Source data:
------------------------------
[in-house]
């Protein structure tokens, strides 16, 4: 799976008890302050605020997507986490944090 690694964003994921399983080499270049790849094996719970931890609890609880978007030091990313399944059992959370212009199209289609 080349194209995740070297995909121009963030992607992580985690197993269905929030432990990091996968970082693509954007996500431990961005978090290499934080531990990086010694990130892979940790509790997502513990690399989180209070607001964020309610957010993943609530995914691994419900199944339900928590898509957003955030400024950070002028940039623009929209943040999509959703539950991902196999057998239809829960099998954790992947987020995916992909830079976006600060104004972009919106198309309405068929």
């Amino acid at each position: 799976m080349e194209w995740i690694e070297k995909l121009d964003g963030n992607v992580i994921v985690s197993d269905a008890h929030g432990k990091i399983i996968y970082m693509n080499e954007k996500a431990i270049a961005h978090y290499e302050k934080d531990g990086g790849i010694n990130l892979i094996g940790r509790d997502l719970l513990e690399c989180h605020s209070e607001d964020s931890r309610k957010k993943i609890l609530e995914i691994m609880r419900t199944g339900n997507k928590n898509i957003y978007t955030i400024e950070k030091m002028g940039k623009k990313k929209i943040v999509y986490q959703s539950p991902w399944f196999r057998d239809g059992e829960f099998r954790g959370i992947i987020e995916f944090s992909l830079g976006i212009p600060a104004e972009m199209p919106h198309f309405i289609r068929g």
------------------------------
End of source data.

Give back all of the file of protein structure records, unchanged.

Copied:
[in-house]
């Protein structure tokens, strides 16, 4: 799976008890302050605020997507986490944090 690694964003994921399983080499270049790849094996719970931890609890609880978007030091990313399944059992959370212009199209289609 080349194209995740070297995909121009963030992607992580985690197993269905929030432990990091996968970082693509954007996500431990961005978090290499934080531990990086010694990130892979940790509790997502513990690399989180209070607001964020309610957010993943609530995914691994419900199944339900928590898509957003955030400024950070002028940039623009929209943040999509959703539950991902196999057998239809829960099998954790992947987020995916992909830079976006600060104004972009919106198309309405068929």
């Amino acid at each position: 799976m080349e194209w995740i690694e070297k995909l121009d964003g963030n992607v992580i994921v985690s197993d269905a008890h929030g432990k990091i399983i996968y970082m693509n080499e954007k996500a431990i270049a961005h978090y290499e302050k934080d531990g990086g790849i010694n990130l892979i094996g940790r509790d997502l719970l513990e690399c989180h605020s209070e607001d964020s931890r309610k957010k993943i609890l609530e995914i691994m609880r419900t199944g339900n997507k928590n898509i957003y978007t955030i400024e950070k030091m002028g940039k623009k990313k929209i943040v999509y986490q959703s539950p991902w399944f196999r057998d239809g059992e829960f099998r954790g959370i992947i987020e995916f944090s992909l830079g976006i212009p600060a104004e972009m199209p919106h198309f309405i289609r068929g």